How Ventilation Systems Reliably Increase Indoor Air Quality

September 2021

The number of work activities carried out in indoor spaces such as offices or halls is constantly increasing. At the same time, awareness of the impact of emissions on indoor air quality in the workplace is also growing. The COVID-19 pandemic has further raised awareness of the importance of an uncontaminated and, in some cases, even sterile working environment. The key to this is reliable ventilation systems. Helbling helps to design and dimension these optimally by means of complex fluid dynamics simulations, among other things.

Air quality is influenced by various sources

Well-designed ventilation systems for internal areas are indispensable in buildings today. This especially applies to buildings that have been constructed according to energy-efficiency standards in the interest of sustainability. Firstly, improved thermal insulation eliminates the need for natural window ventilation through gaps, as is the case in older buildings. Secondly, the room air is circulated more frequently, and less fresh air is supplied in order to save energy. Because of this air recycling, sources of foreign matter such as building materials, furnishings, and appliances can have a greater negative impact on indoor air quality.

Air contaminants are typically categorized into gaseous substances such as odors, or irritating substances and particles such as dust or viruses. People also contribute to the deterioration of indoor air quality through activities such as cooking and cleaning. However, our mere presence is enough: when we breath we release carbon dioxide, water vapor, and tiny liquid droplets known as aerosols into the ambient air, which are dispersed into the environment.

Figure 1: While cooking in an older building requires constant heating of air when an extractor fan takes the contaminated air outside (left), in an energy-saving room it is constantly reused in a recirculation process (right). [Image courtesy of BORA] 

Aerosols as a means of transport

Aerosols emitted by humans can transmit diseases. This is particularly relevant if there are lots of people in a room and the air is not cleaned, exchanged or renewed. In the case of SARS-CoV-2, virus transmission predominantly occurs by droplet infection via aerosols. The decisive factor here is the time that the droplets spend in the air, which is strongly affected by their aerodynamic diameter. Large droplets sediment relatively quickly and fall to the ground within a short distance. In contrast, small to medium-sized aerosols measuring in the micrometer range can be transported around a room through the air for several hours without significant sedimentation occurring.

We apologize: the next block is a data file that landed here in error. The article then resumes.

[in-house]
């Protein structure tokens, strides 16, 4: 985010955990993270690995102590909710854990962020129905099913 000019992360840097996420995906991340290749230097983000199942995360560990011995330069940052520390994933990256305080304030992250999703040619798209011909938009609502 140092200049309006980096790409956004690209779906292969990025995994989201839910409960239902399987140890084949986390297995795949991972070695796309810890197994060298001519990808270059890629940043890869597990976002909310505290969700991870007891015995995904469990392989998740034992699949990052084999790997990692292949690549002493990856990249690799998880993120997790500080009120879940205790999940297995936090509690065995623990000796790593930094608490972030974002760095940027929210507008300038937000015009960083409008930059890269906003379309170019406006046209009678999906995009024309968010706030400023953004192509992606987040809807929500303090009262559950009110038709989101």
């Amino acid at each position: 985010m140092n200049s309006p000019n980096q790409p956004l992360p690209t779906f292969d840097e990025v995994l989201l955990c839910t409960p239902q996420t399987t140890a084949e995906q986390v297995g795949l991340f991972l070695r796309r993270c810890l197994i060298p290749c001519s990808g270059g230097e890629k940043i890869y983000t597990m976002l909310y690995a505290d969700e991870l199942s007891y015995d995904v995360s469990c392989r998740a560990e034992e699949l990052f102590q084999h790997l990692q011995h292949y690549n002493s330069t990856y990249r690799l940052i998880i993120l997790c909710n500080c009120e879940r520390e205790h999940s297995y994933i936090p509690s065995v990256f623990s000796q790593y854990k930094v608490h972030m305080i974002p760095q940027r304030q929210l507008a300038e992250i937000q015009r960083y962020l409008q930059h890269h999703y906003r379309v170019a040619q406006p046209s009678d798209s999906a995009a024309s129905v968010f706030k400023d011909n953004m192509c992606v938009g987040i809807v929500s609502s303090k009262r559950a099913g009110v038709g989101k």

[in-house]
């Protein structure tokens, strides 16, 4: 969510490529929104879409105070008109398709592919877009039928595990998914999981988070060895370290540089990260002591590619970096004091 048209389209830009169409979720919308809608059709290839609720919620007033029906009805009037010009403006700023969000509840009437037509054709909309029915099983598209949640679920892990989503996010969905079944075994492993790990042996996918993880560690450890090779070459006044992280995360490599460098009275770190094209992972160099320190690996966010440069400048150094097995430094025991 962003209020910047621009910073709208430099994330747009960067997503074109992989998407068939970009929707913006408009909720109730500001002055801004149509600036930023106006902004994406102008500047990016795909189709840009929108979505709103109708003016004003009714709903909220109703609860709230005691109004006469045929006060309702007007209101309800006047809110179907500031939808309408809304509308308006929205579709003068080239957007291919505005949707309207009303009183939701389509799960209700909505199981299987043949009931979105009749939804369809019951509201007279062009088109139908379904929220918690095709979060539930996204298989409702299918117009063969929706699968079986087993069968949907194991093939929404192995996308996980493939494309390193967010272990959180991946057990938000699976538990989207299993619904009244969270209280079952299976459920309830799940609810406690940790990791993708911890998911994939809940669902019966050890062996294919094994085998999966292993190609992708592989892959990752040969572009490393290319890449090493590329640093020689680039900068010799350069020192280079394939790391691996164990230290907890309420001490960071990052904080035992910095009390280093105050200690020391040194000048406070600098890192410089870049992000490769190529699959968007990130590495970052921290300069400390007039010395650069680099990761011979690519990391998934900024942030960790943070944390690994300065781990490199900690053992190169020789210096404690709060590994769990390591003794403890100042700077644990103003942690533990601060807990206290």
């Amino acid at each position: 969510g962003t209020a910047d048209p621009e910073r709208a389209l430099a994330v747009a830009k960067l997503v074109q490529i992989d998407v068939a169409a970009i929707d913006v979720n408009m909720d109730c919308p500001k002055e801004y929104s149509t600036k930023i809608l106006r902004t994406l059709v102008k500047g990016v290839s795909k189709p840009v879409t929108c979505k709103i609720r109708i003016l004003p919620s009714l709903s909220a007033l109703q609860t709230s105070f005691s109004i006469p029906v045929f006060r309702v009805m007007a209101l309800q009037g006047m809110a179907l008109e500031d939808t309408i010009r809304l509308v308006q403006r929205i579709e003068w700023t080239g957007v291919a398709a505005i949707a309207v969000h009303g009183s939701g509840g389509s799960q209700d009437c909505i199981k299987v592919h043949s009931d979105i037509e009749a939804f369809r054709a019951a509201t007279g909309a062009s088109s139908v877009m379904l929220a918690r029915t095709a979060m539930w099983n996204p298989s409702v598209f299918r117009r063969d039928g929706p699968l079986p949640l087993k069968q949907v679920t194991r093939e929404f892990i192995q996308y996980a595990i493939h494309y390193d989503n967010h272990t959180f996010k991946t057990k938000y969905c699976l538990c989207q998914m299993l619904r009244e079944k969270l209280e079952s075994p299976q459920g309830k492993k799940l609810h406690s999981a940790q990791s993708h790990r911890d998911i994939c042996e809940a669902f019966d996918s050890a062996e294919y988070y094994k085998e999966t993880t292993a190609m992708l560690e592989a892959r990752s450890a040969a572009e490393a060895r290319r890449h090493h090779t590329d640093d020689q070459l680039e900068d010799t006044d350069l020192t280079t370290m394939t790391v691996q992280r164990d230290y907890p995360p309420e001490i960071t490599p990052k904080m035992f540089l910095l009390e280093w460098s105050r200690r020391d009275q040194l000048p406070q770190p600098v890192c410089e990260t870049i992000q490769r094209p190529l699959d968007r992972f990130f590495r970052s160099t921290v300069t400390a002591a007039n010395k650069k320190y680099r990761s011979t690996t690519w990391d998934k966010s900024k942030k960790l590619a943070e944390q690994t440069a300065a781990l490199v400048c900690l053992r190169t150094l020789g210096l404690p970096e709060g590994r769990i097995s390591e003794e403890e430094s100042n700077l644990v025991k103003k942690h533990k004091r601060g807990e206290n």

Figure 2: Sedimentation times of different aerosol particles ordered by their aerodynamic diameter. 

Accordingly, this also increases the risk of disease transmission between people who are in the same room and do not actively protect themselves. This danger can be counteracted by air exchange with the outside environment, since an active mixture of fresh air reduces the aerosol concentration in interior spaces.

Predicting air exchange by means of simulation

Helbling’s teams of experts have a great deal of experience in optimizing air exchange and also have the corresponding software tools for modeling and simulation. To do so, they make use of the properties of aerosols: Since they move in small droplets through exhaled air, the concentration of exhaled carbon dioxide can be analyzed. The distribution of this gas in interior spaces can also be easily measured using inexpensive sensors. This can be used as an indicator of indoor air quality, enabling assessment of the amount of air that needs to be exchanged. This is used at Helbling for accurate predictions – real measured values are used to validate the simulation model.

Ideally, this is already applied in the planning phase of buildings, meaning that a specified air quality can be achieved in the workplace right from the beginning. Using suitable flow simulations called CFD simulations (computational fluid dynamics), the spatial distribution of the CO2 concentration can be efficiently mapped for different occupancy scenarios. This allows early adaptation of floor plans that are already in the planning phase or helps to dimension active elements in ventilation systems.

Analysis considers the movement in space

Time-dependent processes are particularly important when defining ventilation scenarios. In this case, transient or time-dependent simulations can be performed. Transient simulations can map the breathing of any occupants in a space, any windows opened, and even employees moving through the premises, for example. Thus, typical movement scenarios for the workplace are already considered in the planning phase. The example shows the time-dependent dispersion of exhaled air in office rooms

Figure 3: Time-dependent evolution of the concentration of carbon dioxide in office rooms caused by two employees. 

Summary: Optimization of indoor air through simulation and measurement

Indoor air quality at workplaces is becoming increasingly important, not least due to the COVID‑19 pandemic. To optimize this, experts are making use of the transport properties of aerosols, which provide an efficient way of analyzing air quality using fluid dynamics simulations. Using suitable software tools such as Ansys or COMSOL makes it possible to design workplaces with optimum air quality. Helbling has the relevant expertise and will be happy to assist you with analysis. Helbling experts can support you in designing new and innovative systems for indoor air purification with the aid of new technologies such as UV photocatalysis or plasma cleaning, for example.


Authors: Reto Wäger / Christian Seiler


René Hartnack

Schachenallee 29
5000 Aarau

Dr. Christian Seiler

Hubstrasse 24
9500 Wil

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